Just like its predecessor, the Nubia Z11 left us with some mixed feelings. The brand has grown a lot and it shows, but for every few things the handset gets right, there still seem to be the one or two oddities that creep in and smear an otherwise great picture.
Now, don't get us wrong, the changes are tangible and we have to say, we personally like the direction Nubia has taken. For starters, whereas the Z9's offered bold and daring aesthetics and this, arguably an acquired taste, the Z11 has toned down the showboating quite a lot. Its exterior is a lot more refined - aluminum and glass, brushed and curved to match the elegant styling of many 2016 flagships.
The old adventurous spirit is still hinted in the accents and Nubia's clever curvy front panel still has what it takes to impress. But sadly, the signature Z9 cheetah seems to have lost some of its teeth while getting a new coat. Metaphors aside, we can't help but notice that Nubia UI 4.0's new and cleaner look came at the expense of more than a few features.
You can still have a lot of fun with the aRC 2.0 screen, but the Z9 did it better. Also, while the Z11 has no shortage of power, it could and should be managing it better. Hopefully a lot of that is fixed in the future. But, in the meantime, there are also other capable alternatives out there to consider.
First, we feel obliged to start with ZTE and more-specifically, the Axon 7. It is spec'd roughly the same, has the same footprint and an AMOLED, QHD 5.5-inch panel, higher resolution camera and an incredible stereo speaker setup. It also costs roughly the same as the Nubia Z11, making it a tough contender to beat. Mostly the same goes for the OnePlus 3 as well. The latter has also been enjoying significantly more fan attention.
Last, but not least, if we continue along the same line and search for another close price and display size deal, we definitely need to consider the Oppo F1 Plus. It is extremely popular, albeit definitely less powerful.
Moving over to camp Samsung, there are a few options to consider. The Samsung Galaxy S7 edge seems to be the closest match specs-wise, but the latter is a good $250 or so more expensive. The Korean giant's new "C" series seems to be the more feasible choice. The C5 has a splendid Super AMOLED panel to offer and good, albeit mid-range performance. However, at around $490, the C7 arguably stands out more with a Galaxy Note-territory 5.7-inch panel and spectacular battery life.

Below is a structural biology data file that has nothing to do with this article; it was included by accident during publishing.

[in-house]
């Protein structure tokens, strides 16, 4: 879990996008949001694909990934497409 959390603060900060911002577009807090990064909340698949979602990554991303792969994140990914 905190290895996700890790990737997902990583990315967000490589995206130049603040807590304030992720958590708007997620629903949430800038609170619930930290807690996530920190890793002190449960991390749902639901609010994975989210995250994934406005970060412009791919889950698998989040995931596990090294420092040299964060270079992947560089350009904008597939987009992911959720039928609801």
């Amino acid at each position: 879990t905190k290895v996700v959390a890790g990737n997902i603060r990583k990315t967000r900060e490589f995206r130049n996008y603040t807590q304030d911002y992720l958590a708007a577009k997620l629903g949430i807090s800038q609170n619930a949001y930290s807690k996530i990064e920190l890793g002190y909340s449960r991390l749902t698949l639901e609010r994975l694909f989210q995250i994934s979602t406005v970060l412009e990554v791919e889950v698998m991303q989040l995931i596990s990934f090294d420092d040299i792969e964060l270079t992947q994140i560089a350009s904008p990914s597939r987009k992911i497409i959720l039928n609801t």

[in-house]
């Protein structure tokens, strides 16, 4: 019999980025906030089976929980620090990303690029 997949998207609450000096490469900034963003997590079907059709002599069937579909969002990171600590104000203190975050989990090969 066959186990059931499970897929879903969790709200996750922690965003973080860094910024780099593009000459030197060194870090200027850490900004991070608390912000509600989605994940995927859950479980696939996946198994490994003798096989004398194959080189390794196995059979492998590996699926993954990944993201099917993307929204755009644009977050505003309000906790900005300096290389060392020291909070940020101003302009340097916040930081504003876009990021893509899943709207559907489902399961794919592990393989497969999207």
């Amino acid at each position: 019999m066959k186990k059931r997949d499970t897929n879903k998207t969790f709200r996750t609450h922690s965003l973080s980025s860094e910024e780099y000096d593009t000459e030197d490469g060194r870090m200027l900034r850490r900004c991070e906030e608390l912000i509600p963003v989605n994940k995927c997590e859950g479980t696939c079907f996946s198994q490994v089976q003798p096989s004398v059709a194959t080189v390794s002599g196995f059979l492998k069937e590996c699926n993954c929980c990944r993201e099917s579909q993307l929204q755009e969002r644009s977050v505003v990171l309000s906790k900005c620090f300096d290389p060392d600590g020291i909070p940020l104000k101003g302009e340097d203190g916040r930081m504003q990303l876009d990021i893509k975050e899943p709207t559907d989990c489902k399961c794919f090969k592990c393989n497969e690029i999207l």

There is also the Galaxy A7 (2016) - another mid-range performer with a 5.5-inch panel and a price tag about $50 lower than that of the Nubia. Then again, you can save even more and enjoy great battery life with the Galaxy J7 (2016), also at 5.5 inches.
While on the topic of Western-friendly manufacturers, the LG G5 might be worth considering. At 5.3-icnhes and with a Snapdragon 820 SoC, it comes pretty close in specs, but does cost a good $100 more. The same goes for the 5.2-inch HTC 10. However, the price hike there is even bigger at about $250.
Motorola's current flagship offer will set you back about as much and does stand out thanks to the innovative Moto Mods. Last, but not least, we submit the LG Nexus 5X for consideration. You do have to live with limited non-expandable storage, but other than that, it is still a great Vanilla Android phone, which is now constantly on deal all around the web.
Huawei and Meizu also have a few good options that stay within budget and won't disappoint in terms of performance. You can easily pick up a Honor 8 or the new Honor 5c and still stay below the $400 mark. Then there is the Mate 8, but at 6-icnhes, it will not exactly slip in every pocket.
As for Meizu, both the MX6 and the Pro 6 should cover both your performance and aesthetic needs.
And last, but not least, if you are feeling adventurous and don't mind some extra work with shipping, customs and the prospect of limited support, few can beat Xiaomi at the value game. $400 are actually enough to get you a Xiaomi Mi 5 flagship and beyond for even less, the budget Redmi family has you spoiled for choice with excellent offers like the Redmi Note 4 or Redmi Pro.
Overall, we can't really judge the Nubia Z11 too harshly. It has a lot going for it and whatever is still amiss, we can safely attribute to growing pains. That being said, while not particularly bad in any respect, the curvy flagship is far from universally appealing.
If Z11 managed to create just the tight mix of flare and sophistication for your taste, then definitely consider picking it up. If this is not exactly the case, then have a look around the competing products and give the OEM some time to find its place in the smartphone realm. It surely deserves one.